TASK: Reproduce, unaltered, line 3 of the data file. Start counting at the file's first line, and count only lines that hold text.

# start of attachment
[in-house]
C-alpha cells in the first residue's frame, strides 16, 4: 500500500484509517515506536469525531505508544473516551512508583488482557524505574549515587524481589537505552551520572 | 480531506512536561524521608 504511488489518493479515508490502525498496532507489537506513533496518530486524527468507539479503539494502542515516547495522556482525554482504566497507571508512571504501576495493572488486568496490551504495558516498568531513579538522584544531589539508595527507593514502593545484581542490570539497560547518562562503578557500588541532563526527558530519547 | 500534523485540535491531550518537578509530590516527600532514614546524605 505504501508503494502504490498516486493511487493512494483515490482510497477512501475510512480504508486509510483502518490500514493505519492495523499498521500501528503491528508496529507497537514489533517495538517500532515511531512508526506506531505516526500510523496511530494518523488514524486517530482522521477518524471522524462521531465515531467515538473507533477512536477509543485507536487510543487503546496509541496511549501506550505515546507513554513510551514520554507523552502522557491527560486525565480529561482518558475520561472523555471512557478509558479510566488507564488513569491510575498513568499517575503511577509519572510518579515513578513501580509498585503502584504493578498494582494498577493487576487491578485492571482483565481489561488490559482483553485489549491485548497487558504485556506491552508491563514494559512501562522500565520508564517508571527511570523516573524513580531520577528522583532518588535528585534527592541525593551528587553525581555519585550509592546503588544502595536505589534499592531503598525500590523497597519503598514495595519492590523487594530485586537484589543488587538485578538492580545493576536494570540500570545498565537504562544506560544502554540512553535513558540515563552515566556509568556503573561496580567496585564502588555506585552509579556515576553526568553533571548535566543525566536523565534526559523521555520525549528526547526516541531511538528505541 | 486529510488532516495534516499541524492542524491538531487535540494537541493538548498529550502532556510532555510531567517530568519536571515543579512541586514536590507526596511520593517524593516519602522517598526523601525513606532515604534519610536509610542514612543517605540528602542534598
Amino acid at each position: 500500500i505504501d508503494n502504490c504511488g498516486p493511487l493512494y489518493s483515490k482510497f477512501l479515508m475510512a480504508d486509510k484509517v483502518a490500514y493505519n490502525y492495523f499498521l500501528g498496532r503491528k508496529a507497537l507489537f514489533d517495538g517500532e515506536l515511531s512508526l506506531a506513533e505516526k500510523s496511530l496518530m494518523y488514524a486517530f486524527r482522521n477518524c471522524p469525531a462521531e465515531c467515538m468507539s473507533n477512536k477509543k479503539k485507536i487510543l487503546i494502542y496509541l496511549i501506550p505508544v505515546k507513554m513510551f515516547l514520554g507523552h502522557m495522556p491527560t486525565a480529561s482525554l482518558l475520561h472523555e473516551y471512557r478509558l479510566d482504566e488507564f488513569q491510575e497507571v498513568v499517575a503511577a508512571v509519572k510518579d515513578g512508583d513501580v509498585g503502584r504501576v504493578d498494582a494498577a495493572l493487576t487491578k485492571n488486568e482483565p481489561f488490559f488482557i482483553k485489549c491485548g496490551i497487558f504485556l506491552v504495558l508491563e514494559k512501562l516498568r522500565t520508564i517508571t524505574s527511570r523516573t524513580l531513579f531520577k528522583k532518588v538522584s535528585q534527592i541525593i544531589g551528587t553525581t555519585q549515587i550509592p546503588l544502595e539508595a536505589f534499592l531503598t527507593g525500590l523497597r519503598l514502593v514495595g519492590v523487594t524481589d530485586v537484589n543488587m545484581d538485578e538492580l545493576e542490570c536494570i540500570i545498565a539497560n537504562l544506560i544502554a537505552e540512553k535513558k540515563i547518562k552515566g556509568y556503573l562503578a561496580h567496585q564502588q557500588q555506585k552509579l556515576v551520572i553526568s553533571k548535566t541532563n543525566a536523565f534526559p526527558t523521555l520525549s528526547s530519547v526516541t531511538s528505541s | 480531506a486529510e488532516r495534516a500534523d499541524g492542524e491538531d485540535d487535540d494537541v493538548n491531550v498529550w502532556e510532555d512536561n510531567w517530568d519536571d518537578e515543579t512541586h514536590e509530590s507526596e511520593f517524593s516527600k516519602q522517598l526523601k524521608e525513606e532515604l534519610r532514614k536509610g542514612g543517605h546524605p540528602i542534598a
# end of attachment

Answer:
Amino acid at each position: 500500500i505504501d508503494n502504490c504511488g498516486p493511487l493512494y489518493s483515490k482510497f477512501l479515508m475510512a480504508d486509510k484509517v483502518a490500514y493505519n490502525y492495523f499498521l500501528g498496532r503491528k508496529a507497537l507489537f514489533d517495538g517500532e515506536l515511531s512508526l506506531a506513533e505516526k500510523s496511530l496518530m494518523y488514524a486517530f486524527r482522521n477518524c471522524p469525531a462521531e465515531c467515538m468507539s473507533n477512536k477509543k479503539k485507536i487510543l487503546i494502542y496509541l496511549i501506550p505508544v505515546k507513554m513510551f515516547l514520554g507523552h502522557m495522556p491527560t486525565a480529561s482525554l482518558l475520561h472523555e473516551y471512557r478509558l479510566d482504566e488507564f488513569q491510575e497507571v498513568v499517575a503511577a508512571v509519572k510518579d515513578g512508583d513501580v509498585g503502584r504501576v504493578d498494582a494498577a495493572l493487576t487491578k485492571n488486568e482483565p481489561f488490559f488482557i482483553k485489549c491485548g496490551i497487558f504485556l506491552v504495558l508491563e514494559k512501562l516498568r522500565t520508564i517508571t524505574s527511570r523516573t524513580l531513579f531520577k528522583k532518588v538522584s535528585q534527592i541525593i544531589g551528587t553525581t555519585q549515587i550509592p546503588l544502595e539508595a536505589f534499592l531503598t527507593g525500590l523497597r519503598l514502593v514495595g519492590v523487594t524481589d530485586v537484589n543488587m545484581d538485578e538492580l545493576e542490570c536494570i540500570i545498565a539497560n537504562l544506560i544502554a537505552e540512553k535513558k540515563i547518562k552515566g556509568y556503573l562503578a561496580h567496585q564502588q557500588q555506585k552509579l556515576v551520572i553526568s553533571k548535566t541532563n543525566a536523565f534526559p526527558t523521555l520525549s528526547s530519547v526516541t531511538s528505541s | 480531506a486529510e488532516r495534516a500534523d499541524g492542524e491538531d485540535d487535540d494537541v493538548n491531550v498529550w502532556e510532555d512536561n510531567w517530568d519536571d518537578e515543579t512541586h514536590e509530590s507526596e511520593f517524593s516527600k516519602q522517598l526523601k524521608e525513606e532515604l534519610r532514614k536509610g542514612g543517605h546524605p540528602i542534598a